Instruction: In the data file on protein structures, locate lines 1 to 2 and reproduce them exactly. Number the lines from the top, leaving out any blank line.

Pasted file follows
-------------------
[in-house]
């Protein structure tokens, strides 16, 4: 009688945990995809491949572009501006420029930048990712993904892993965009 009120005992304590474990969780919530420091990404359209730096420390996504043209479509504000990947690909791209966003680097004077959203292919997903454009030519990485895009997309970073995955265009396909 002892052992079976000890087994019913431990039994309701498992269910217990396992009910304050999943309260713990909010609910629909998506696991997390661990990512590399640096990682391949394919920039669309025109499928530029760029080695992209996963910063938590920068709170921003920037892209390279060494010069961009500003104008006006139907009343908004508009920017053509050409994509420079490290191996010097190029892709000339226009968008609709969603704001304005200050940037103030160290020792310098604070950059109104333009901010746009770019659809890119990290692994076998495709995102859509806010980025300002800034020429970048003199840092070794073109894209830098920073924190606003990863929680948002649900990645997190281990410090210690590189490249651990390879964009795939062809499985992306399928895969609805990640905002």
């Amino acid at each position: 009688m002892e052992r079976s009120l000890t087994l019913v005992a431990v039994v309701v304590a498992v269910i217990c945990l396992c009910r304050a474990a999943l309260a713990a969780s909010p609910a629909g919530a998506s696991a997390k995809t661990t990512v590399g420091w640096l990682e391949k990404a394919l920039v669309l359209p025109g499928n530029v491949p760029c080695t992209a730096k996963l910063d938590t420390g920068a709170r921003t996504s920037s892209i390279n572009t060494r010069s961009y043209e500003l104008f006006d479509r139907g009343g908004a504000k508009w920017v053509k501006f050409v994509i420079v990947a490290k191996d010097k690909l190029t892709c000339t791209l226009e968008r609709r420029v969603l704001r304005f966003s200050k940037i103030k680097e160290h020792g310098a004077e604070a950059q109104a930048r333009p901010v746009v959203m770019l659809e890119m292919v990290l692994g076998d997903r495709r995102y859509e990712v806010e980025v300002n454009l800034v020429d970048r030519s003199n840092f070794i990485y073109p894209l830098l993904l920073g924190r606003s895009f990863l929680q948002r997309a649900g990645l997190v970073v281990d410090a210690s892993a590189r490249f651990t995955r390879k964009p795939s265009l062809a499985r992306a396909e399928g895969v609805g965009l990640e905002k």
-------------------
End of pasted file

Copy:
[in-house]
């Protein structure tokens, strides 16, 4: 009688945990995809491949572009501006420029930048990712993904892993965009 009120005992304590474990969780919530420091990404359209730096420390996504043209479509504000990947690909791209966003680097004077959203292919997903454009030519990485895009997309970073995955265009396909 002892052992079976000890087994019913431990039994309701498992269910217990396992009910304050999943309260713990909010609910629909998506696991997390661990990512590399640096990682391949394919920039669309025109499928530029760029080695992209996963910063938590920068709170921003920037892209390279060494010069961009500003104008006006139907009343908004508009920017053509050409994509420079490290191996010097190029892709000339226009968008609709969603704001304005200050940037103030160290020792310098604070950059109104333009901010746009770019659809890119990290692994076998495709995102859509806010980025300002800034020429970048003199840092070794073109894209830098920073924190606003990863929680948002649900990645997190281990410090210690590189490249651990390879964009795939062809499985992306399928895969609805990640905002």